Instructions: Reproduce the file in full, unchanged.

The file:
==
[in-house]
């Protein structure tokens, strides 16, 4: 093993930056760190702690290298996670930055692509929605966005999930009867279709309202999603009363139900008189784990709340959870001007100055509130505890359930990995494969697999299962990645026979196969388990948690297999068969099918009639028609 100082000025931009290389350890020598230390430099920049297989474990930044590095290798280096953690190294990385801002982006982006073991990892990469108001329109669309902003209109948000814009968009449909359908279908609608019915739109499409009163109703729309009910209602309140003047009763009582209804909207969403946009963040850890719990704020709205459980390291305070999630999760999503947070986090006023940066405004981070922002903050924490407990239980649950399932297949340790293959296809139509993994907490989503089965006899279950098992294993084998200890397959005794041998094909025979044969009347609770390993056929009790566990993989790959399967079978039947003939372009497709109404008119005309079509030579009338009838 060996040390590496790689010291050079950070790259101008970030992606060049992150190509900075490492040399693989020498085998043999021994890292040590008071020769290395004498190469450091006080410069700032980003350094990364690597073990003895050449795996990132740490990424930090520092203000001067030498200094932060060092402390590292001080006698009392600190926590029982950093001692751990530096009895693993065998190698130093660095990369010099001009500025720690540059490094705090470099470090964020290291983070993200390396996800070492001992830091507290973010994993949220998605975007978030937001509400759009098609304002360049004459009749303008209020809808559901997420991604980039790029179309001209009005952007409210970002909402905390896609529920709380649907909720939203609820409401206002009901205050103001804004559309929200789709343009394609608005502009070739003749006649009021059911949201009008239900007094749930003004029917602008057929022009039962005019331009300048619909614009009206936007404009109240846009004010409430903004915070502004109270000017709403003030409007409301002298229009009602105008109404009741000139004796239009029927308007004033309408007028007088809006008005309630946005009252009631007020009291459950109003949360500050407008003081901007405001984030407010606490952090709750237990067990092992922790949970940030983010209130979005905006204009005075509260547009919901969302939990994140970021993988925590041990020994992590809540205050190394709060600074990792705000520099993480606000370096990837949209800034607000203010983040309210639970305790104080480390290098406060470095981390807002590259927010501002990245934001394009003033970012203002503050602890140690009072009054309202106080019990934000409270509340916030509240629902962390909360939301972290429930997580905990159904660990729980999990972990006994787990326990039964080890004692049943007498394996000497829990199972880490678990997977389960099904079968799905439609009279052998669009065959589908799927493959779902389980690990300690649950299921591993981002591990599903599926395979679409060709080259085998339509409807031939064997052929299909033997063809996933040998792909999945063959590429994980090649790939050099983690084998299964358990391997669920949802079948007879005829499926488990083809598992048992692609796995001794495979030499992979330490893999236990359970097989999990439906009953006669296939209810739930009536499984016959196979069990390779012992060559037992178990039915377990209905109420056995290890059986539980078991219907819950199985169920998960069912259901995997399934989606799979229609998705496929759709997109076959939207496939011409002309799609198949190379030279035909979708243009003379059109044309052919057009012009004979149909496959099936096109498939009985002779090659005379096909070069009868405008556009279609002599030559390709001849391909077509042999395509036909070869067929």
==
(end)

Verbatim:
[in-house]
């Protein structure tokens, strides 16, 4: 093993930056760190702690290298996670930055692509929605966005999930009867279709309202999603009363139900008189784990709340959870001007100055509130505890359930990995494969697999299962990645026979196969388990948690297999068969099918009639028609 100082000025931009290389350890020598230390430099920049297989474990930044590095290798280096953690190294990385801002982006982006073991990892990469108001329109669309902003209109948000814009968009449909359908279908609608019915739109499409009163109703729309009910209602309140003047009763009582209804909207969403946009963040850890719990704020709205459980390291305070999630999760999503947070986090006023940066405004981070922002903050924490407990239980649950399932297949340790293959296809139509993994907490989503089965006899279950098992294993084998200890397959005794041998094909025979044969009347609770390993056929009790566990993989790959399967079978039947003939372009497709109404008119005309079509030579009338009838 060996040390590496790689010291050079950070790259101008970030992606060049992150190509900075490492040399693989020498085998043999021994890292040590008071020769290395004498190469450091006080410069700032980003350094990364690597073990003895050449795996990132740490990424930090520092203000001067030498200094932060060092402390590292001080006698009392600190926590029982950093001692751990530096009895693993065998190698130093660095990369010099001009500025720690540059490094705090470099470090964020290291983070993200390396996800070492001992830091507290973010994993949220998605975007978030937001509400759009098609304002360049004459009749303008209020809808559901997420991604980039790029179309001209009005952007409210970002909402905390896609529920709380649907909720939203609820409401206002009901205050103001804004559309929200789709343009394609608005502009070739003749006649009021059911949201009008239900007094749930003004029917602008057929022009039962005019331009300048619909614009009206936007404009109240846009004010409430903004915070502004109270000017709403003030409007409301002298229009009602105008109404009741000139004796239009029927308007004033309408007028007088809006008005309630946005009252009631007020009291459950109003949360500050407008003081901007405001984030407010606490952090709750237990067990092992922790949970940030983010209130979005905006204009005075509260547009919901969302939990994140970021993988925590041990020994992590809540205050190394709060600074990792705000520099993480606000370096990837949209800034607000203010983040309210639970305790104080480390290098406060470095981390807002590259927010501002990245934001394009003033970012203002503050602890140690009072009054309202106080019990934000409270509340916030509240629902962390909360939301972290429930997580905990159904660990729980999990972990006994787990326990039964080890004692049943007498394996000497829990199972880490678990997977389960099904079968799905439609009279052998669009065959589908799927493959779902389980690990300690649950299921591993981002591990599903599926395979679409060709080259085998339509409807031939064997052929299909033997063809996933040998792909999945063959590429994980090649790939050099983690084998299964358990391997669920949802079948007879005829499926488990083809598992048992692609796995001794495979030499992979330490893999236990359970097989999990439906009953006669296939209810739930009536499984016959196979069990390779012992060559037992178990039915377990209905109420056995290890059986539980078991219907819950199985169920998960069912259901995997399934989606799979229609998705496929759709997109076959939207496939011409002309799609198949190379030279035909979708243009003379059109044309052919057009012009004979149909496959099936096109498939009985002779090659005379096909070069009868405008556009279609002599030559390709001849391909077509042999395509036909070869067929």